Skip Navigation
*To search for student contact information, login to FlashLine and choose the "Directory" icon in the FlashLine masthead (blue bar).

Theses and Projects

Recently Completed Theses and Projects

Mom, Dad, Let’s be (Facebook) Friends:  Exploring Parent/Child Facebook Interaction from a Communication Privacy Management Perspective.

By David Westermann, M.A. May 2011
As the use of Facebook continues to grow, individuals aged 35 and older represent the fastest growing demographic. Parents and children now have the opportunity to connect with each other through the website. However, research investigating parent/child Facebook interaction remains scarce. This thesis utilizes Communication Privacy Management (CPM) theory to better understand young adults’ decisions regarding parental Facebook friend requests. Read more.

An Investigation of the Relationship between Predominant Moral Schema and the Construction of Forgiveness Messages.

By Phillip R. Reed, M.A., August 2011
Much forgiveness work has been based on Enright's theory of developmental forgiveness, but the communication of forgiveness literature has hitherto not represented a true extension of that theory. In particular, changes in one's method of communicating forgiveness across the span of moral development have been ignored. The purpose of this study is to link the forgiveness literature in communication to this theory by exploring these very changes and the forgiveness messages associated with them. Read more.

National Print and Electronic News Coverage of Self Management Behaviors and Efficacy for Type 2 Diabetes Mellitus.

By Jason R. Sabo, M.A., August 2011
This study addressed the question: “How do news media portray the self-management behaviors for type 2 diabetes mellitus?” Type 2 diabetes is a leading cause of death in the U.S. Disease rates are increasing despite the potential for preventing and delaying disease progression via lifestyle intervention and self-management. This chronic disease has reached epidemic proportions in terms of both diagnosed cases and financial costs. Read more.

What’s Love Got To Do With It?  The Effect of Love Styles on the Motives for and Perceptions of Online Romantic Relationships

By Molly B. Taggart, M.A. December 2011
From a uses and gratifications perspective, this research project investigated the effects of love styles on motives for using the Internet to create new romantic relationships as well as on perceptions of online romantic relationships. Information about participants’ demographics, Internet use, and background experiences with romantic relationships was also collected in an effort to further characterize members of the sample. Read more.

Assessment of Embedding Peer Tutors in the Basic Communication Course:  Examining Student Engagement, Classroom Climate, Affective Learning, and Communication Competence.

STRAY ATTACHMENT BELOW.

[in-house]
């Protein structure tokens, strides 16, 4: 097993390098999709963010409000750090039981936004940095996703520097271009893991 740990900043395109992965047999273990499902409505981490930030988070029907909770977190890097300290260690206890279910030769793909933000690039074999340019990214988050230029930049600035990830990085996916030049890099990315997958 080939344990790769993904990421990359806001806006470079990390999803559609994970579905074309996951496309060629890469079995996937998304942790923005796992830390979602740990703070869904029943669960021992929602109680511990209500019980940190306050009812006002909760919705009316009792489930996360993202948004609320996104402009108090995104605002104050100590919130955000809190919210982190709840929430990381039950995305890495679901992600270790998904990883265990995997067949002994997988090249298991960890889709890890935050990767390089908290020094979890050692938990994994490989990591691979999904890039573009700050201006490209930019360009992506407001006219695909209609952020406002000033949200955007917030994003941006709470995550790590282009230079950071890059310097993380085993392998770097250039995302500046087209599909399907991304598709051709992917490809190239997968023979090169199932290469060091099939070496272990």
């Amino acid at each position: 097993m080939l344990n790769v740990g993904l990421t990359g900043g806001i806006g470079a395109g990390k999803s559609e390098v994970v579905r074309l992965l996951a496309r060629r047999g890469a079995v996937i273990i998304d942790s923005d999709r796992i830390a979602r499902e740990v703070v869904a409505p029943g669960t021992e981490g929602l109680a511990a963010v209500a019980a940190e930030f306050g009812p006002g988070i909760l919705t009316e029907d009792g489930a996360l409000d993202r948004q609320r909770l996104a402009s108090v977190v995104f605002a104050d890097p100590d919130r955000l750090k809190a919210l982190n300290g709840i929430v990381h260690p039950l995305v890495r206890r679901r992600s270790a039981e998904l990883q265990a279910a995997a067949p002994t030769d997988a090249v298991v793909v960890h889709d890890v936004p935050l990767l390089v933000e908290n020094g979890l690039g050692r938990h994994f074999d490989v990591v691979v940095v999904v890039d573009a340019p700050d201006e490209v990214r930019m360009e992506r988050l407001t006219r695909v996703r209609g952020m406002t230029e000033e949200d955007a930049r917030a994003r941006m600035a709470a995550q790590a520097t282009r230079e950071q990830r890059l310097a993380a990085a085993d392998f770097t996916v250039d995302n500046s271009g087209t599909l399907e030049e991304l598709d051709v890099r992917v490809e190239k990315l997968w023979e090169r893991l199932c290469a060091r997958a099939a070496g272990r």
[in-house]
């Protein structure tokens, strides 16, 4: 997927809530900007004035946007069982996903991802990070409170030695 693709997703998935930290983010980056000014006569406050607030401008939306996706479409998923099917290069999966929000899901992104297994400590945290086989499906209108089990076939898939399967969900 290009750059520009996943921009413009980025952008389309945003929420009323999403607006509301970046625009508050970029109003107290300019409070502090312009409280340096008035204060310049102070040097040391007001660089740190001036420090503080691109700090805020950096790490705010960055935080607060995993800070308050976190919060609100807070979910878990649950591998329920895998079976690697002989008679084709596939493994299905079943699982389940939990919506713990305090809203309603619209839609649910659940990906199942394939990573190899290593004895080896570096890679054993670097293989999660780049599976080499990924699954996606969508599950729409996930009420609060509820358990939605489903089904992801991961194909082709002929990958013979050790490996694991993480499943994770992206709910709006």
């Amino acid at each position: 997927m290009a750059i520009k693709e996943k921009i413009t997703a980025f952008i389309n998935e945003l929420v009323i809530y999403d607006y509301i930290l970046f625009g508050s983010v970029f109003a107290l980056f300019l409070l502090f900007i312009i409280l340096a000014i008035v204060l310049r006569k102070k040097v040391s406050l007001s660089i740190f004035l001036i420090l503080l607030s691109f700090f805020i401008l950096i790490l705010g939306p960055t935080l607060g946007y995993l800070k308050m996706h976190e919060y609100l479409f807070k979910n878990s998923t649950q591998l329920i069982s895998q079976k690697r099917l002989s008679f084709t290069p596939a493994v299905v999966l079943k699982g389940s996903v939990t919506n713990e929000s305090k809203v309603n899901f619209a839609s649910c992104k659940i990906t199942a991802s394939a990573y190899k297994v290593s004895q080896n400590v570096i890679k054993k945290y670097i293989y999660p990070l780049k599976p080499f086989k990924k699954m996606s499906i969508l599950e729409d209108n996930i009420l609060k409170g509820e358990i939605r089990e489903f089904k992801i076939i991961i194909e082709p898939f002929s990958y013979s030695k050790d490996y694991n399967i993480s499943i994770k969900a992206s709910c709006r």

By Kathryn B. Golsan, M.A., May 2012
Recent instructional research has suggested that students have expressed their need to be actively and emotionally engaged in the classroom. Student engagement decreases student attrition and increases student retention. Instructors who promote positive communication and facilitate relationship developments in the classroom influence positive classroom climates, which helps satisfy the social and emotional needs of students. Read more.

Mediated Sexuality and Teen Pregnancy: Exploring ‘The Secret Life of the American Teenager’. 

Nicole D. Reamer, M.A., August 2012
This thesis utilizes quantitative content analysis to explore themes of teenage sexuality, sexual experimentation, and pregnancy in the ABC Family television program, the Secret Life of the American Teenager (Secret Life). The program, Secret Life, follows the events surrounding the life of a 15-year old girl who discovers she is pregnant just before her first year of high school. The project was guided by previous media research that has utilized Bandura’s Social Cognitive Theory and Gerbner’s Cultivation Theory to explore the role of mediated portrayals in the lives of viewers. Read more.

Television Consumption and Empathy: A Connection?

By Lindsay Hahn, M.A., May 2013
No longer are village elders and literature the only sources of stories that compel consumers to become emotionally and cognitively involved with fictional characters. Rather, technologies such as television, Netflix, and digital video recording allow media consumers to not only become involved with mediated characters, but even feel empathy with them. Coupled with a media-heavy culture, submersing oneself in emotion-inducing narratives may bode well for consumers’ entertainment. However, constant connections to characters may inhibit viewers’ empathic capabilities toward other human beings by way of desensitization. Read more.

Weibo Addiction in China: An Examination of the Relationships among Expected Outcomes, Weibo Usage,Deficient Self-regulation, and Weibo Addiction

By Kun Xu
Weibo is a type of social network service in China. This study focuses on Weibo addiction in China and investigates the relationships among expected outcomes of Weibo use, deficient self-regulation, Weibo usage and Weibo addiction. Social cognitive theory was applied as the guiding theoretical framework in the current study. Participants from a public university in China were asked to fill out the measures. Read more.